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The Evolving State of Economics and Steve Keen's Debunking Economics

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Gary Karz, CFA Follow GKarz on Twitter
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     In the wake of the Global Financial Crisis (GFC), economists worldwide have been reassessing their opinions and theories about how the economy works, what caused the crisis, and how to fix it. In fact, many have blamed the profession of economics (and specific economists) for contributing to the crisis.

     A chief critic of mainstream economics that has been drawing increasing attention in recent years is Australian Professor Steve Keen. While there are (I believe) more than 50 prominent individuals that warned in advance of the crisis, thousands of economists at Real-World Economics Review overwhelmingly voted Keen the winner of the Revere Award (the criteria being those that "first and most clearly anticipated and gave public warning of the Global Financial Collapse and whose work is most likely to prevent another GFC in the future"). The result is particularly impressive given that Keen outpolled the other prominent nominees including Nouriel Roubini (who placed second and is widely acknowledged by the press for predicting the crisis), Robert Shiller, George Soros, as well as Nobel laureates Joseph Stiglitz and Paul Krugman.

     Keen originally published the first edition of his book Debunking Economics in 2001 and he expanded and updated the 2nd Edition, which was released near the end of 2011. Keen argues that virtually every aspect of conventional neo-classical economics' thinking is intellectually unsound and that "neoclassical economics is not bad because it is mathematical per se, but because it is bad mathematics." Keen discusses many of the modern world's most well-known economists and economic theories and critiques the principle concepts, theories, and methodologies of economics in the book. He is particularly critical of many of the commonly used economics textbooks and Keen states "the critiques in this book are not based on politics, but on logic. No political position - left, right or middle - should be based on foundations which can easily be shown to be illogical. Yet much of economic theory is illogical."

     As the GFC evolved there were many that gravitated toward the work of the late economist Hyman Minsky. Keen's PhD thesis was on modeling Minsky's financial instability hypothesis and Keen argues that some of those that have jumped on the Minsky bandwagon misinterpret or display ignorance of Minsky's work. For instance, Keen writes that some prominent economists seem "incapable of conceiving that aggregate debt can have a macroeconomic impact . . . While Krugman reached some policy conclusions with which I concur - such as arguing against government austerity programs during a debt-deflation crisis - his analysis is proof for the prosecution that even cutting edge' neoclassical economics, by continuing to ignore the role of aggregate debt in macroeconomic dynamics, is part of the problem of the Great Recession, not part of the solution." I'm sure there is more to the story, but I did see this Krugman blog post (11/29/2011) "looking at the long-term debt history of the United States" showing nonfinancial private-sector debt as percentage of GDP. He concluded "for now, I think the data are really interesting."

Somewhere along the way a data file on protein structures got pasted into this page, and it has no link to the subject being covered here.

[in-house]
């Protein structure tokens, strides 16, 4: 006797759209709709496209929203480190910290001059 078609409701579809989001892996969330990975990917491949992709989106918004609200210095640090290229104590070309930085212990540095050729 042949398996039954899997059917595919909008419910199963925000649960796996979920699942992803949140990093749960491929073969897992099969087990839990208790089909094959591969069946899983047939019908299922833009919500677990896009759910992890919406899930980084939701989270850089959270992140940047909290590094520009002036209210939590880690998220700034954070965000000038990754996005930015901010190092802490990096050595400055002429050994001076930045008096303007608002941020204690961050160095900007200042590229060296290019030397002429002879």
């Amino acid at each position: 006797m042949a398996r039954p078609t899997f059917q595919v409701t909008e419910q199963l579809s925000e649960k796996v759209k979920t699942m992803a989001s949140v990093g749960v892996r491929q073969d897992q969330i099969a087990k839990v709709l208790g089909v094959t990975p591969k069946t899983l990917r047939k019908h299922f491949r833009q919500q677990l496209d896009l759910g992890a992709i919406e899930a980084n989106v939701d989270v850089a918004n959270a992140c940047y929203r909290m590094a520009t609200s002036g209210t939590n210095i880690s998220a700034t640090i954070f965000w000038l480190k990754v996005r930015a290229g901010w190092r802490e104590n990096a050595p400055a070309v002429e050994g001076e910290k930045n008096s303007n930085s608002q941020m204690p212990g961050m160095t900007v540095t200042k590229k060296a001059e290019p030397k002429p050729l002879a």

One interesting detail Keen notes in the book is that Minsky himself identified 1966 as the time at which America made the transition from a productive to a Ponzi economy. I always try to look at (and link to) the various sides of an argument/theory and there are others that have not joined the Minsky bandwagon, one prominent one being Richard Roll. See the The Possible Misdiagnosis of a Crisis (March/April 2011) and his response to a comment referencing Minsky in the May/June 2011 issue of the Financial Analysts Journal.

     While the news regularly cites unemployment numbers (the definition of which was changed in 1994), Keen argues the correct comparison to the Great Depression is an "alternative measure for the US measure that includes long-term discouraged workers." (See Shadowstats). Keen points out that "one in six Americans are out of work today, versus a peak rate of one in four during the Great Depression. The current crisis, though it is called the Great Recession, is therefore really a depression too." A sample chapter that Keen has made available is Misunderstanding the Great Depression and the Great Recession. In the book, Keen makes "the empirical case that a collapse in debt-financed demand was the cause of both the Great Depression and the Great Recession. Bernanke's neoclassical goggles rendered him incapable of comprehending the best explanations of the Great Depression and let him to ignore the one data set that overwhelmingly explained the fall in aggregate demand and the collapse in employment." See also Down and Out: Measuring Long-Term Hardship in the Labor Market (January 2012) and Unemployment Is Down Because People Have Given Up Looking for Work (24 January 2012) from The Center for Economic and Policy Research.